The court may, if it thinks fit, grant the application on such terms, if any, as it thinks fit. The application to the court for an order for possession and an order for sale may be made in a single application or separately. The court has discretionary powers to adjourn or suspend orders.  This new power changes the previous law by which discretionary adjournments or suspensions lacked a clear legal basis.

Non-Housing loan mortgages executed after 1st December usually remove the above default position as provided by the 2009 Act.


Discretionary Powers of Court (Newer Mortgages) I

In an application for payment, possession or an application for sale or a joint application for sale and possession, the court has discretionary powers to adjourn or suspend the application or order for possession or sale  Non-Housing loan mortgages executed after 1st December usually remove this default position as provided by the 2009 Act.

These powers are specifically granted by law and do not depend on the court exercising its inherent discretion to withhold an order. There has been a debate over whether and to what extent a mortgagee has an absolute entitlement to a court order for possession and/or sale or whether the courts had the discretion to postpone or refuse an order.

Where it appears that a mortgagor is likely to be able, within a reasonable time, to pay arrears, including interest due, under the mortgage or to remedy any breach of the agreement, a court may adjourn the proceedings or make an order. This may be done at any time before enforcement and implementation of the order.  Any one or more of the following orders may be made;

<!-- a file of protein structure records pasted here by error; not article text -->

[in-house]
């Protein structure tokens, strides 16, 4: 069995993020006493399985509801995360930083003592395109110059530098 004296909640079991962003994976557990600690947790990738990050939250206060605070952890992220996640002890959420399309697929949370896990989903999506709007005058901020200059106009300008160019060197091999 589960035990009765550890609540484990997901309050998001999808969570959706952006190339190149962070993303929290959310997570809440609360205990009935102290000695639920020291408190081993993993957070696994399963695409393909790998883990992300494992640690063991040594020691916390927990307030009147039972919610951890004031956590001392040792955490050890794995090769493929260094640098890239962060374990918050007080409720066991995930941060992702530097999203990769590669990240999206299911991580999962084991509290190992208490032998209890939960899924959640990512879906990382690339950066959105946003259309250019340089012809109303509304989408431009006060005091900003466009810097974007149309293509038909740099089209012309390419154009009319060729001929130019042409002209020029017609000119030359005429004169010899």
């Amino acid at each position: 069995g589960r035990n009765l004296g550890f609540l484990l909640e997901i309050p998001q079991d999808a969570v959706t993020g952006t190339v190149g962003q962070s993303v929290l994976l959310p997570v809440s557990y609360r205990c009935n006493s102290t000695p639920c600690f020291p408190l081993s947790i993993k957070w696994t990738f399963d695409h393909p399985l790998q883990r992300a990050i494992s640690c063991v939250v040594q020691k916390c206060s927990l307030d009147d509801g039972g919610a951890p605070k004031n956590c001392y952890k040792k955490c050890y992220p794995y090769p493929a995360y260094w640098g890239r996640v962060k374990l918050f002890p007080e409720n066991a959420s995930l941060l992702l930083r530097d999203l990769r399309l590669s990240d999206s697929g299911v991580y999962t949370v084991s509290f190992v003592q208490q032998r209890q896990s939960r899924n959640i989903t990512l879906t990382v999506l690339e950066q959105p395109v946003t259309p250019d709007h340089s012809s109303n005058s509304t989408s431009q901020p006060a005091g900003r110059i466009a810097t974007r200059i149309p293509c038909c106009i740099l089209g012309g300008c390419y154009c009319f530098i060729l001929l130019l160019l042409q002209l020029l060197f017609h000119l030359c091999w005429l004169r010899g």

• allow time for payment of the mortgage debt;
  • suspend the enforcement or implementation;
  • postpone the delivery of possession;
  • suspend the order for such period or periods as the court thinks reasonable;
  • if an order is suspended, the court may subsequently revive it.

Discretionary Powers of Court (Nwer Mortgages) II

Any adjournment, suspension or postponement may be made subject to such terms and conditions with regard to payment by the mortgagor of annual sums secured by the mortgage or remedying any breach as the court thinks fit. Any order or its terms or conditions may be varied or revoked by the Court later.Non-Housing loan mortgages executed after 1st December usually remove this default position as provided by the 2009 Act.

The court has the power to direct a sale on such terms as it sees fit. It may also, at its discretion, do any one or more of the following;

  • require lodgment of monies to meet the expenses of sale;
  • give directions in relation to costs and require the giving of security;
  • direct a sale without previously determining priorities;
  • give the conduct of the sale to a party;
  • make an order vesting the property in a purchaser or authorising a third party to do so.

Obligations on Sale (Newer Mortgages)